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Radio controlled watches

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I was told about Radio watches last week and apparently it is not easy to set the time after a battery change, something about it setting itself during the night. Is that right Planet UK900? I was thinking of getting one of the cheaper ones for holidays.


By the way, anyone removing the back of a watch and makes a mark on the back due to the tool slipping, polish the bloody thing out. My son-in-law had 2 deep gouges on the back of an Armarni watch, not a good idea to give the cusomer a watch back in that condition.

The names have been changed to protect the innocent as they used to say in "Dragnet" :wink:

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I was told about Radio watches last week and apparently it is not easy to set the time after a battery change, something about it setting itself during the night.


First off an understanding of what the "radio signal" is, contrary to popular belief it is not sent via your local radio station!


The time signal is a radio signal broadcast from the Anthorn VLF transmitter near Anthorn, Cumbria which serves as the United Kingdom's national time reference. The time signal is derived from three atomic clocks installed at the transmitter site. The signal, also known as the MSF signal (and formerly the Rugby clock) is broadcast at a highly-accurate frequency of 60 kHz and can be received throughout the UK, and in much of northern and western Europe.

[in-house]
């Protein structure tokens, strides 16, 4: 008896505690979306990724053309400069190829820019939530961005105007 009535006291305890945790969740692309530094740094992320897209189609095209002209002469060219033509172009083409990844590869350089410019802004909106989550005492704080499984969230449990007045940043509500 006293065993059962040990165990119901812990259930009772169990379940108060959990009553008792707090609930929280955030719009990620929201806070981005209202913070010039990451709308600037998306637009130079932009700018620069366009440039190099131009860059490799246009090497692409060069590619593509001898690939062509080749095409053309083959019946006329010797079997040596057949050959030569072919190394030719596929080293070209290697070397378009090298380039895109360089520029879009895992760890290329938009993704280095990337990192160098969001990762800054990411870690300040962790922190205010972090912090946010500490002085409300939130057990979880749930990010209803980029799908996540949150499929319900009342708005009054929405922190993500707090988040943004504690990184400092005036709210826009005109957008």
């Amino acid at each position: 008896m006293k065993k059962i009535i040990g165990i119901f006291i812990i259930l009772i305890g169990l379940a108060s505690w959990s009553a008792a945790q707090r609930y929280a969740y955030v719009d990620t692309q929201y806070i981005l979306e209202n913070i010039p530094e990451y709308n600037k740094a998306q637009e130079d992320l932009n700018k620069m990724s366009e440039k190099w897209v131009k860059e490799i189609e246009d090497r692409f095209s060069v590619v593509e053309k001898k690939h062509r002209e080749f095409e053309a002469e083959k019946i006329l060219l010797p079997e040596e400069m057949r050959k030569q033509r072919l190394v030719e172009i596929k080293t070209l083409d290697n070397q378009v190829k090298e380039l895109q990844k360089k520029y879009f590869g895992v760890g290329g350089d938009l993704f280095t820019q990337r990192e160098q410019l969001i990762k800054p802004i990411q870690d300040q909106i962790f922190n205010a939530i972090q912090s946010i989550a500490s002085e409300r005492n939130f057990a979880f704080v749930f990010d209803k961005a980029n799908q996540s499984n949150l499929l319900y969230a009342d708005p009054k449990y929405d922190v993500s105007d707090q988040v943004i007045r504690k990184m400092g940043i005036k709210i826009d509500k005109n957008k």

The MSF time and date code includes the following information:




day of month

day of week



British Summer Time (in effect or imminent)


it is a constantly broadcast signal & how quickly your watch updates is dependent on the update electronics within it. with updates typically 4,12 or 24 hours apart.


If you are having a problems with your radio controlled watch here are some suggestions:


First off, try inserting a fresh battery (obvious as thats why you probably have the watch in your shop in the first place!)

Next, try a full reset of the clock (it may have a reset button, or may rely on battery removal - check the manual supplied with watch if possible)

Then, leave the clock / watch in an area that's free from electrical interference, somewhere where it stands a good chance of getting clear reception of the time signal. (by a window)


From my experience, most problems with radio-controlled timepieces comes down to not getting decent reception of the signal. if the watch isn't setting at work take it home you might get a better signal!


Always allow 24 hours for a fresh battery, so you can make sure the watch re-adjusts itself correctly



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Very informative and interesting Lee,

I have read that it can be used abroad but when looking at the adverts it states that the transmitters are in the USA, UK, Germany and I think Japan.

If I am in the Canary Isles will it give me local time or the time corresponding to the nearest country with a transmitter ?

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